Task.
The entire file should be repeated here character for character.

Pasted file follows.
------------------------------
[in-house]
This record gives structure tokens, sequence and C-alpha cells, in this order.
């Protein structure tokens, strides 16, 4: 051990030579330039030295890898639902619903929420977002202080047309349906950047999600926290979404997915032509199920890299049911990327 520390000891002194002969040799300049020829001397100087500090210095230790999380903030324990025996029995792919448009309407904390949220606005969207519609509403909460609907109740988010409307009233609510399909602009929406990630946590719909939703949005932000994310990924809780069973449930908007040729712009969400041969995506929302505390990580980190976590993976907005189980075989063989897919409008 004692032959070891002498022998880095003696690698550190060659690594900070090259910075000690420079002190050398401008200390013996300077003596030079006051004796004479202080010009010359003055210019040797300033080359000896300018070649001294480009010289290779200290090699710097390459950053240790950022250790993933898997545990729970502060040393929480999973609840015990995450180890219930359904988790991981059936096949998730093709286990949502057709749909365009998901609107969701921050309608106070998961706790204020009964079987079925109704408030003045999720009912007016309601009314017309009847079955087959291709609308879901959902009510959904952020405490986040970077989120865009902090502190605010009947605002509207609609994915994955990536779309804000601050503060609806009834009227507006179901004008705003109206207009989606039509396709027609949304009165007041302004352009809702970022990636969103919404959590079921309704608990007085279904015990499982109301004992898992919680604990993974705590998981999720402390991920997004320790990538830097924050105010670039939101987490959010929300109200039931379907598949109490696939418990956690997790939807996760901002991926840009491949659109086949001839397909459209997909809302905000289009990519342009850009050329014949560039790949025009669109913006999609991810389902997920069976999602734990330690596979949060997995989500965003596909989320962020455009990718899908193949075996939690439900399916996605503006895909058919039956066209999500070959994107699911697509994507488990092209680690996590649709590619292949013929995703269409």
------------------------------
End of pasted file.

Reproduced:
[in-house]
This record gives structure tokens, sequence and C-alpha cells, in this order.
């Protein structure tokens, strides 16, 4: 051990030579330039030295890898639902619903929420977002202080047309349906950047999600926290979404997915032509199920890299049911990327 520390000891002194002969040799300049020829001397100087500090210095230790999380903030324990025996029995792919448009309407904390949220606005969207519609509403909460609907109740988010409307009233609510399909602009929406990630946590719909939703949005932000994310990924809780069973449930908007040729712009969400041969995506929302505390990580980190976590993976907005189980075989063989897919409008 004692032959070891002498022998880095003696690698550190060659690594900070090259910075000690420079002190050398401008200390013996300077003596030079006051004796004479202080010009010359003055210019040797300033080359000896300018070649001294480009010289290779200290090699710097390459950053240790950022250790993933898997545990729970502060040393929480999973609840015990995450180890219930359904988790991981059936096949998730093709286990949502057709749909365009998901609107969701921050309608106070998961706790204020009964079987079925109704408030003045999720009912007016309601009314017309009847079955087959291709609308879901959902009510959904952020405490986040970077989120865009902090502190605010009947605002509207609609994915994955990536779309804000601050503060609806009834009227507006179901004008705003109206207009989606039509396709027609949304009165007041302004352009809702970022990636969103919404959590079921309704608990007085279904015990499982109301004992898992919680604990993974705590998981999720402390991920997004320790990538830097924050105010670039939101987490959010929300109200039931379907598949109490696939418990956690997790939807996760901002991926840009491949659109086949001839397909459209997909809302905000289009990519342009850009050329014949560039790949025009669109913006999609991810389902997920069976999602734990330690596979949060997995989500965003596909989320962020455009990718899908193949075996939690439900399916996605503006895909058919039956066209999500070959994107699911697509994507488990092209680690996590649709590619292949013929995703269409």